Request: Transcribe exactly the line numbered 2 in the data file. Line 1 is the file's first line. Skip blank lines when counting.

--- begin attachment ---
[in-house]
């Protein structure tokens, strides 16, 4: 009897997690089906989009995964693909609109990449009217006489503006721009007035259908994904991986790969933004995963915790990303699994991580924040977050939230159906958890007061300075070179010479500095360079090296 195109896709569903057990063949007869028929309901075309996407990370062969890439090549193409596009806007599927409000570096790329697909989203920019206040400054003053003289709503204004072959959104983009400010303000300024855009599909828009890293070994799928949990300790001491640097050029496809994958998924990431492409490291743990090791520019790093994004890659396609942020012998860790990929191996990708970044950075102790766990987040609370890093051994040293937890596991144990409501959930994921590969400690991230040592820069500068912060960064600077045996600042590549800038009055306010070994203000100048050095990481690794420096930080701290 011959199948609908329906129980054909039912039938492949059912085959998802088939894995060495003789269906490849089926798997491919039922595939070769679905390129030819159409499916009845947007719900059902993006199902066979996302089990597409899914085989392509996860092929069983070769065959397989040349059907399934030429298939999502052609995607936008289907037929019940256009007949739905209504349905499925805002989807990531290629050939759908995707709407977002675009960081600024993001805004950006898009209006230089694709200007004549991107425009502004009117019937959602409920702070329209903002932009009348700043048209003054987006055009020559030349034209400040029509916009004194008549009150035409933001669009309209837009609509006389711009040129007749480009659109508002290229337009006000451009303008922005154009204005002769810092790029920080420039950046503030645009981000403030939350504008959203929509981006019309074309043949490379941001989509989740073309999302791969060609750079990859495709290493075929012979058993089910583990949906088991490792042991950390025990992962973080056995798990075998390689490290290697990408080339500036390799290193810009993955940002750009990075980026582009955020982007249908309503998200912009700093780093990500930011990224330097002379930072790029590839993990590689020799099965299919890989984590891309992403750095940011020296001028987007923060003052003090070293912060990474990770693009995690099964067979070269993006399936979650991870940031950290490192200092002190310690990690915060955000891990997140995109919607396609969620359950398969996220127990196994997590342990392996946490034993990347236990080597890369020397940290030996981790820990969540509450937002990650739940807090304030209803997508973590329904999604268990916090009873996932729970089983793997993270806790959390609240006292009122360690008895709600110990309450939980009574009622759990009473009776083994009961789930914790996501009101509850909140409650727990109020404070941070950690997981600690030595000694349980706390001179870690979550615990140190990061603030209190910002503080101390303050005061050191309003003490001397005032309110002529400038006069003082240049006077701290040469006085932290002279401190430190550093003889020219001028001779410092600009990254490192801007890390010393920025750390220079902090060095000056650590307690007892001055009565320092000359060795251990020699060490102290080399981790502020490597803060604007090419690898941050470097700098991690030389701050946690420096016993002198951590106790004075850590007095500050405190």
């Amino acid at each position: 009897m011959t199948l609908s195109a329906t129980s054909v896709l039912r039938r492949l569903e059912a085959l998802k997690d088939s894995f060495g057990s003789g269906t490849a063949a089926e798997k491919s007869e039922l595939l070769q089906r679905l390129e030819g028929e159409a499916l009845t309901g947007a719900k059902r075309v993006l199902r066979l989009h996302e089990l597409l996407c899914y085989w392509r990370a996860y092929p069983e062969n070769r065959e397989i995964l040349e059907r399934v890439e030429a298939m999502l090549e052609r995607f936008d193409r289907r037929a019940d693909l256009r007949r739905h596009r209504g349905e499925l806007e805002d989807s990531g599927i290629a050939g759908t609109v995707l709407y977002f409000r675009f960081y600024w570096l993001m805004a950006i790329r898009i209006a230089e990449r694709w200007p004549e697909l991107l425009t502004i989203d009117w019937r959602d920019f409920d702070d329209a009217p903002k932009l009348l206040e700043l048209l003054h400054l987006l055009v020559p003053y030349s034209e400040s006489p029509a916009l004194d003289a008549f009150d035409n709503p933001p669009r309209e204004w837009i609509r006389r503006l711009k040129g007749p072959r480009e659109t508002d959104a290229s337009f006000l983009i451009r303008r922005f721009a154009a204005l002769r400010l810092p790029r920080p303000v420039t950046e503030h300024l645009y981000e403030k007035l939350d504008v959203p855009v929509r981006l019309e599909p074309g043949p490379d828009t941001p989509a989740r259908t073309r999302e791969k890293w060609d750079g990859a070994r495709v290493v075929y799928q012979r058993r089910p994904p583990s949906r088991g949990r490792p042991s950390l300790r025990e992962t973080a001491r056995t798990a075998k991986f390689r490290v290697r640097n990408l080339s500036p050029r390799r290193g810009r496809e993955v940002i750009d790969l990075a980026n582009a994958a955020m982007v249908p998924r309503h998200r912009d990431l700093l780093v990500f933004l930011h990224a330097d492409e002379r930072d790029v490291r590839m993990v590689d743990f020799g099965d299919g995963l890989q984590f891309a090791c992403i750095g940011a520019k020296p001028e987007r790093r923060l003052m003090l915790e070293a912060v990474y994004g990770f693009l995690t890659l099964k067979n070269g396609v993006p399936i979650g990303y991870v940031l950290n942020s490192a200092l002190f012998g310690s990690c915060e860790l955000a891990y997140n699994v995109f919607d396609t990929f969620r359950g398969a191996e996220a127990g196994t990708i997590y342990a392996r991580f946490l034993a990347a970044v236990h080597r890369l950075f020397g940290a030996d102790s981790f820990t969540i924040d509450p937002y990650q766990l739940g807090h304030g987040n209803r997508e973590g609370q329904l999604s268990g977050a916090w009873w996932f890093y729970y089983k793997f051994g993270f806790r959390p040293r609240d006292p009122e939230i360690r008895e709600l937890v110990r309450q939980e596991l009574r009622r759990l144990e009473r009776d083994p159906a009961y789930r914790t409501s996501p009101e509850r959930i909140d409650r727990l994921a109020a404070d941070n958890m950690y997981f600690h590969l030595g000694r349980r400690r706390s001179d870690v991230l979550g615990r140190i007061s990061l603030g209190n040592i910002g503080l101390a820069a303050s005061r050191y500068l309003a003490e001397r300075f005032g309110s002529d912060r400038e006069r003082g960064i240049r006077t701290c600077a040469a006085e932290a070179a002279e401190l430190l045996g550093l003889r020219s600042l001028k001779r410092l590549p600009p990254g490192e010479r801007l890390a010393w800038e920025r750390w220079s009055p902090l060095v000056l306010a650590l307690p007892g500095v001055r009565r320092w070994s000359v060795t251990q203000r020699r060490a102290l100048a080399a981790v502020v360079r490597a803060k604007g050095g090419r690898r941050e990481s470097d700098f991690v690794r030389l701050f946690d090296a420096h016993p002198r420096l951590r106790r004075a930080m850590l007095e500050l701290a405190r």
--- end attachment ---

């Protein structure tokens, strides 16, 4: 009897997690089906989009995964693909609109990449009217006489503006721009007035259908994904991986790969933004995963915790990303699994991580924040977050939230159906958890007061300075070179010479500095360079090296 195109896709569903057990063949007869028929309901075309996407990370062969890439090549193409596009806007599927409000570096790329697909989203920019206040400054003053003289709503204004072959959104983009400010303000300024855009599909828009890293070994799928949990300790001491640097050029496809994958998924990431492409490291743990090791520019790093994004890659396609942020012998860790990929191996990708970044950075102790766990987040609370890093051994040293937890596991144990409501959930994921590969400690991230040592820069500068912060960064600077045996600042590549800038009055306010070994203000100048050095990481690794420096930080701290 011959199948609908329906129980054909039912039938492949059912085959998802088939894995060495003789269906490849089926798997491919039922595939070769679905390129030819159409499916009845947007719900059902993006199902066979996302089990597409899914085989392509996860092929069983070769065959397989040349059907399934030429298939999502052609995607936008289907037929019940256009007949739905209504349905499925805002989807990531290629050939759908995707709407977002675009960081600024993001805004950006898009209006230089694709200007004549991107425009502004009117019937959602409920702070329209903002932009009348700043048209003054987006055009020559030349034209400040029509916009004194008549009150035409933001669009309209837009609509006389711009040129007749480009659109508002290229337009006000451009303008922005154009204005002769810092790029920080420039950046503030645009981000403030939350504008959203929509981006019309074309043949490379941001989509989740073309999302791969060609750079990859495709290493075929012979058993089910583990949906088991490792042991950390025990992962973080056995798990075998390689490290290697990408080339500036390799290193810009993955940002750009990075980026582009955020982007249908309503998200912009700093780093990500930011990224330097002379930072790029590839993990590689020799099965299919890989984590891309992403750095940011020296001028987007923060003052003090070293912060990474990770693009995690099964067979070269993006399936979650991870940031950290490192200092002190310690990690915060955000891990997140995109919607396609969620359950398969996220127990196994997590342990392996946490034993990347236990080597890369020397940290030996981790820990969540509450937002990650739940807090304030209803997508973590329904999604268990916090009873996932729970089983793997993270806790959390609240006292009122360690008895709600110990309450939980009574009622759990009473009776083994009961789930914790996501009101509850909140409650727990109020404070941070950690997981600690030595000694349980706390001179870690979550615990140190990061603030209190910002503080101390303050005061050191309003003490001397005032309110002529400038006069003082240049006077701290040469006085932290002279401190430190550093003889020219001028001779410092600009990254490192801007890390010393920025750390220079902090060095000056650590307690007892001055009565320092000359060795251990020699060490102290080399981790502020490597803060604007090419690898941050470097700098991690030389701050946690420096016993002198951590106790004075850590007095500050405190």